From big brands to small companies - those who market and sell their products to ethnic minorities are the winners. With a spending power of £300 billion ethnic communities are a "hidden audience" you do not want to ignore.
Last month I attended a very informative and eye-opening seminar run by GottaBe! marketing agency that promoted ethnic marketing as an effective method to drive sales. Tomasz Dyl from GottaBe! explained what "hidden audience" is and why it is worth reaching out to them.
"Hidden" but in Large Numbers
"Hidden audience" - i.e. ethnic minorities that populate the UK in large numbers - are not widely considered as a separate group of consumers. Marketing message of the majority of businesses is not targeted at specific nationalities whose needs and expectations are so diversified that they need the marketing content be adapted to cater for their needs.
To prove that the "hidden audience" is a powerful audience, Tomasz presented a few statistics showing that 9.1 million people living in the UK are from ethnic minorities, that's one in five people who are of ethnic origin. The "hidden audience" is very young - 80% is under 25, and only 5% is over 60.
With a population of over half a million, the Polish community is one of the largest ethnic minorities in the UK. The Polish language is the second most spoken language in the UK - about 1% of the UK's population are Polish speakers.
Ethnic Minorities as Consumers
With large population numbers comes high spending power, and this is what happens with ethnic minorities as consumers. Altogether, their spending power is 300 billion pounds. About one twelfth of all fashion spending comes out of their wallet and what they spend on high-tech goods is above the national average.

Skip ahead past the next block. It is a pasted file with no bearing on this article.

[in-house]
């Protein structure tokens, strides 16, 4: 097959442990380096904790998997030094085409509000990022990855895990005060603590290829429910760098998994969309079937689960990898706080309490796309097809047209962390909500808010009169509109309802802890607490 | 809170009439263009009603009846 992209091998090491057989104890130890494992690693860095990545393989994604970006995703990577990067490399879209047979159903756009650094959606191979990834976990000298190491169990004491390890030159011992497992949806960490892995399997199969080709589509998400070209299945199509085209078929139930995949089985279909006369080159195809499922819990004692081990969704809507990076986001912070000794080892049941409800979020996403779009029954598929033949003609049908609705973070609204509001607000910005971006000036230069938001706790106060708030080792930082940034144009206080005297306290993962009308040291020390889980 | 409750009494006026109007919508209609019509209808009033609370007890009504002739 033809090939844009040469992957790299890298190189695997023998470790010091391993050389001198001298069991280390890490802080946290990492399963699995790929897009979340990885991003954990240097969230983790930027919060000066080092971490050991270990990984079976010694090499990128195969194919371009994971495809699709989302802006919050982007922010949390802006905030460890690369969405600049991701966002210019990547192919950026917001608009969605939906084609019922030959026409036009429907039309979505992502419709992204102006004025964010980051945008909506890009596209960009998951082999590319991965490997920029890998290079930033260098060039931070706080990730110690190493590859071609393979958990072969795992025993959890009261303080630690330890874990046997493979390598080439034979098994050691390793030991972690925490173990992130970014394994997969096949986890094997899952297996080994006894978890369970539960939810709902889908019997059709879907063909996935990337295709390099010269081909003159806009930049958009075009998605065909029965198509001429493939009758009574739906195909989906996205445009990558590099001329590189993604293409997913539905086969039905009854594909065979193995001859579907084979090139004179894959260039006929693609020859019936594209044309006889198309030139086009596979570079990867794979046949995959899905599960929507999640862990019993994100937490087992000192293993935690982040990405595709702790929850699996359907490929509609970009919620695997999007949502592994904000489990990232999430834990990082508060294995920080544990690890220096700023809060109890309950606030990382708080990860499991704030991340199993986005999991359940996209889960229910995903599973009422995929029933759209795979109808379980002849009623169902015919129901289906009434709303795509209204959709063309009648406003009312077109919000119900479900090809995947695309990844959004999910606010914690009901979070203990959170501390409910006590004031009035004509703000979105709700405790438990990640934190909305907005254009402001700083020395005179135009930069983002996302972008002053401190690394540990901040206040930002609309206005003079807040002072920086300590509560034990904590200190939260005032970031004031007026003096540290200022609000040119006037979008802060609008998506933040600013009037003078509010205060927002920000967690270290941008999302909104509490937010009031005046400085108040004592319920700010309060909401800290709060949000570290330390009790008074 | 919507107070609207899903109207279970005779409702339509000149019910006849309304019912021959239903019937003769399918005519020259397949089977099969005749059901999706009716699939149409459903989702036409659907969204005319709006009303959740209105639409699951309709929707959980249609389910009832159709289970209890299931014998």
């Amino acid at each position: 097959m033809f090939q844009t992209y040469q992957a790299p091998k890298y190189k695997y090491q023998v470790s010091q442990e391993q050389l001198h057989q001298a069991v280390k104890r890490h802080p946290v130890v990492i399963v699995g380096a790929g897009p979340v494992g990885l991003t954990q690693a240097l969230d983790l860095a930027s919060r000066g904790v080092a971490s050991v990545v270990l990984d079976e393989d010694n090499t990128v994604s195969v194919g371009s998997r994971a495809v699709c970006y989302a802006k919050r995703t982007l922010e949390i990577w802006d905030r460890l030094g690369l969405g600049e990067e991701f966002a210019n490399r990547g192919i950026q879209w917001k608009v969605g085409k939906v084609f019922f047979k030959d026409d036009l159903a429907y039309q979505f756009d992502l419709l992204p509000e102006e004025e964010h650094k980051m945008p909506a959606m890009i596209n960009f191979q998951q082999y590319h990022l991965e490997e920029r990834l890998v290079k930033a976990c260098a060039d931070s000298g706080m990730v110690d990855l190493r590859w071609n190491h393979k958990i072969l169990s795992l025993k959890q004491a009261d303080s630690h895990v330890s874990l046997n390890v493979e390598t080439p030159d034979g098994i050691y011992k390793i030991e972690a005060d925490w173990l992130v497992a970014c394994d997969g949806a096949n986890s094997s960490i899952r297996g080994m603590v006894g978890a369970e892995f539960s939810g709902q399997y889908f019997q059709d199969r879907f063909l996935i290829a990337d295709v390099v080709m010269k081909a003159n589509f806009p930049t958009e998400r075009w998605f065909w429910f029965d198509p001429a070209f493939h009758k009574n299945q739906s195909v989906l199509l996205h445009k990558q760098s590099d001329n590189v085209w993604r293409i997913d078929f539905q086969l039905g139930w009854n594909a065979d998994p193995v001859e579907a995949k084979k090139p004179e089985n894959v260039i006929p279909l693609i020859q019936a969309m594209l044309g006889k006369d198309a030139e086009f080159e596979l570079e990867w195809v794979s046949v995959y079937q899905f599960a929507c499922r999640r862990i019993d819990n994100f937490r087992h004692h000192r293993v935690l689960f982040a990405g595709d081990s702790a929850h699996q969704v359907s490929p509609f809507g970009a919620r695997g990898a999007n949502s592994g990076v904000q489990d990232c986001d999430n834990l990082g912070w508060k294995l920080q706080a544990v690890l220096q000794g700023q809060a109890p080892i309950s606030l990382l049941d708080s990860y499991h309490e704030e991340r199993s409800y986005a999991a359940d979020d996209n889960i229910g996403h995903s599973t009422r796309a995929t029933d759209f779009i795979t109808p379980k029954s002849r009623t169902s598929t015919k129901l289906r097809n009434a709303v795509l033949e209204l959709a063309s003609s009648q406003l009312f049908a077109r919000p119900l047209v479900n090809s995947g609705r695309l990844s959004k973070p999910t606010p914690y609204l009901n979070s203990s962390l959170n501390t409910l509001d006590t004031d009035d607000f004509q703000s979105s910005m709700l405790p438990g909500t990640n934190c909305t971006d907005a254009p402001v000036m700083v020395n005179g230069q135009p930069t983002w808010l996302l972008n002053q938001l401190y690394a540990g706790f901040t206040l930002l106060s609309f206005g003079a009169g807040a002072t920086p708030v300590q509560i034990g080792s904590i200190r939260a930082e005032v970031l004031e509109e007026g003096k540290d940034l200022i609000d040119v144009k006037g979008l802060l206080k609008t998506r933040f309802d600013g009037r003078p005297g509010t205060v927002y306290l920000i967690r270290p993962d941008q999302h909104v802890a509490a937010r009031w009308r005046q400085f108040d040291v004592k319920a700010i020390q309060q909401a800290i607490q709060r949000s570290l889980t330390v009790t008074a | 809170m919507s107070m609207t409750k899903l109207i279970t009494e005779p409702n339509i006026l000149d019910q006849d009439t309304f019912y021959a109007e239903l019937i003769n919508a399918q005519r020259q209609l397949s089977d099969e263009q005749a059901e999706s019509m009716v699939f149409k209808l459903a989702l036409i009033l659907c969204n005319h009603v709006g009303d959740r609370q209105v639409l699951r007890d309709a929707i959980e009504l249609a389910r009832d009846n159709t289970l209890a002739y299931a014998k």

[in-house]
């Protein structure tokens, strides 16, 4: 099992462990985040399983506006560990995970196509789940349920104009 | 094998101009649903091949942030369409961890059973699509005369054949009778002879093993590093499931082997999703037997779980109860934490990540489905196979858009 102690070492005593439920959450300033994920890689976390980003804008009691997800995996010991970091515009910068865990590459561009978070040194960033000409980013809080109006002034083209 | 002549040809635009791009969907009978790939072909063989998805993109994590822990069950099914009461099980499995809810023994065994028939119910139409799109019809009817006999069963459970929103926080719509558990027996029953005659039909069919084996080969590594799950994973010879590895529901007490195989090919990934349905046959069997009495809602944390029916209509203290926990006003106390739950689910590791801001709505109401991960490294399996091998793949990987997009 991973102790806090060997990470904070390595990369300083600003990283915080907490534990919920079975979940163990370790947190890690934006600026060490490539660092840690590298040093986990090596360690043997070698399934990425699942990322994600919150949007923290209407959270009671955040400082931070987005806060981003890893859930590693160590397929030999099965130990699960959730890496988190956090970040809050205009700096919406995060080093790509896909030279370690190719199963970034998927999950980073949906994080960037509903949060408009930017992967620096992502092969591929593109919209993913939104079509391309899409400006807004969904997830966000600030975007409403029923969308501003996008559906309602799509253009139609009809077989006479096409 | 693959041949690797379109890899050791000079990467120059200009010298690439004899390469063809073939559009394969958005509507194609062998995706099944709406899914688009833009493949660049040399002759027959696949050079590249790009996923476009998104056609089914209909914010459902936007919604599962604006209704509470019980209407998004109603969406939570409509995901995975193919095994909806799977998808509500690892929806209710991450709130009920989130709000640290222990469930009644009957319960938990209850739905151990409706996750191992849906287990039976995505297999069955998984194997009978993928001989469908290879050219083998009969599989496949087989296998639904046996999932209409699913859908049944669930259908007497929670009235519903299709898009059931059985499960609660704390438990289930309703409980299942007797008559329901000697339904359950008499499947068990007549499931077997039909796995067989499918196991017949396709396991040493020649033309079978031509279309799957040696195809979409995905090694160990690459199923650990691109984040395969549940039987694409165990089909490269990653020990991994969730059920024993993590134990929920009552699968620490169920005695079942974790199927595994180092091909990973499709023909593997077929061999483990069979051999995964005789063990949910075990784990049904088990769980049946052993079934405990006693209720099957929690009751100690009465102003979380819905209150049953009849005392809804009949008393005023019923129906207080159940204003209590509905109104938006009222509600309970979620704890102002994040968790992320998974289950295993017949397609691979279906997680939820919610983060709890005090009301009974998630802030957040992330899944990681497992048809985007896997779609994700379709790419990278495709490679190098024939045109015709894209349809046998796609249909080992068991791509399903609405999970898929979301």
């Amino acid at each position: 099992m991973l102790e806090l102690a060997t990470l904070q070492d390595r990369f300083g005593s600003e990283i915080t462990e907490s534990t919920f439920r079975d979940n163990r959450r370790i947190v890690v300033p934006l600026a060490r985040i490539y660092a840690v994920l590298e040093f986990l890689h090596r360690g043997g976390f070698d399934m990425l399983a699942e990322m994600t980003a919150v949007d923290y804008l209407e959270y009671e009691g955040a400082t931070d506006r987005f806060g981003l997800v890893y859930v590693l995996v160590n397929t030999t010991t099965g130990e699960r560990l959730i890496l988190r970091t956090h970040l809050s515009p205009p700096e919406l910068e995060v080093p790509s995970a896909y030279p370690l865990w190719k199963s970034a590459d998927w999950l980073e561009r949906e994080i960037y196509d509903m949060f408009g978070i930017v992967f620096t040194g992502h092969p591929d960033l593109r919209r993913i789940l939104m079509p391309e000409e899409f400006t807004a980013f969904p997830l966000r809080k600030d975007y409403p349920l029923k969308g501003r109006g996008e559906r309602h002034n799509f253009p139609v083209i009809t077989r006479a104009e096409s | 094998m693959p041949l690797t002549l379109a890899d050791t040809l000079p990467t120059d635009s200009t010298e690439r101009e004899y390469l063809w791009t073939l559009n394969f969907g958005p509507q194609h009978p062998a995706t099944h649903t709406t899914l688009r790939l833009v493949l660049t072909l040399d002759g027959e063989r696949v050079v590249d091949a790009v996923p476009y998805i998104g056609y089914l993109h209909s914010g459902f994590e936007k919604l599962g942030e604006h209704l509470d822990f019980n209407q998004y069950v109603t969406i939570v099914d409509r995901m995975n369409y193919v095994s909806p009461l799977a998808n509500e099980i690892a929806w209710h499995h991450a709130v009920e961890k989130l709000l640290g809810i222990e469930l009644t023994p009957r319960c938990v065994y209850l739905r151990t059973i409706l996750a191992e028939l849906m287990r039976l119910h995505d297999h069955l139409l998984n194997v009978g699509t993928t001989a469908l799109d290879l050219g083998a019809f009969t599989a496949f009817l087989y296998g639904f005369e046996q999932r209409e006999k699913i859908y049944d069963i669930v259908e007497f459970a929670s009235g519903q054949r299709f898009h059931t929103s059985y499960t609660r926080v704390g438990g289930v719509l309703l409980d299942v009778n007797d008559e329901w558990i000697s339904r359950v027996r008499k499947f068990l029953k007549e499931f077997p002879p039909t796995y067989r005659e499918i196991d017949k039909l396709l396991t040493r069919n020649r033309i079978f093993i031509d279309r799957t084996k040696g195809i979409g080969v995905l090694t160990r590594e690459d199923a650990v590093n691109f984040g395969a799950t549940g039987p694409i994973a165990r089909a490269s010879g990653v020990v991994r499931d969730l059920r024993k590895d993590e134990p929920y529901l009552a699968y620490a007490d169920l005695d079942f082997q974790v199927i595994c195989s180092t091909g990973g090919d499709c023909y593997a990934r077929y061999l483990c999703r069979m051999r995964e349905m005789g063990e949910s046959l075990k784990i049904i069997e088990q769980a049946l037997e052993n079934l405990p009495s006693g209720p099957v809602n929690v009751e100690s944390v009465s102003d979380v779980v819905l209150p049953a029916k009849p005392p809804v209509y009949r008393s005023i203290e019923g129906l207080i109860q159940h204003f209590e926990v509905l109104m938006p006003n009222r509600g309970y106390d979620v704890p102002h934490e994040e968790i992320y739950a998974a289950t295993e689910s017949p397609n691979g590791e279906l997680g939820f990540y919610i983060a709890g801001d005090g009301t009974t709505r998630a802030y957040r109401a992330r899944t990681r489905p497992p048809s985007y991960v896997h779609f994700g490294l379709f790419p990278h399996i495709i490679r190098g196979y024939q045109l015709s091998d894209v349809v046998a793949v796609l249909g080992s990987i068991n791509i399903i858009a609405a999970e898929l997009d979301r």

Given such a strong spending power, it is surprising that only 1 in 5 UK companies reach out specifically to the ethnic communities. As a result, about 70% of ethnic minorities say that marketing message of UK's mainstream brands has little or no relevance to them and 48% say that they would take more notice if advertising would include a member of their ethnic group.
[slide courtesy of GottaBe Ethnic]
The marketing model recommended by GottaBe! is Multicultural Marketing which involves targeted marketing efforts to specific ethnic groups. This model is much more efficient than for example Total Market Approach where one marketing program is designed to fit all consumers both in general and ethnic markets.
Multicultural Marketing sends your brand message to each ethnic group individually in their native language. It involves addressing specific needs of this group and tailoring your marketing efforts to make them engaged.
I have seen GottaBe! marketing in action and their campaigns targeting Polish community were highly visible in Polish magazines issued in the UK; with their field marketing they were reaching the Poles in places where they can easily be found: Polish shops, beauty salons, community centres and Polish cultural events. All marketing materials were designed to appeal to a Polish consumer and the content was always in Polish language.
Why is this so important?
Native Language = Emotions
Recent study shows that people react more emotionally to communication in their native language. A study conducted by online scientificjournal PLOS ONE was conducted in the context of moral dilemmas and proved that when asked to solve such a dilemma in their native language, people make more intuitive decisions based on emotions, while if the request is in a foreign language, their decision is much more calculated and practical.
The results of this study considered in a wider context reveal that people react more passionately to communication in their first language. This means that if you want your marketing message to resonate emotionally with your target market, you need to communicate it in their native tongue. Since consumer decisions are mostly driven by emotions, you have the power of activating them by choosing the right language to communicate with the hidden audience.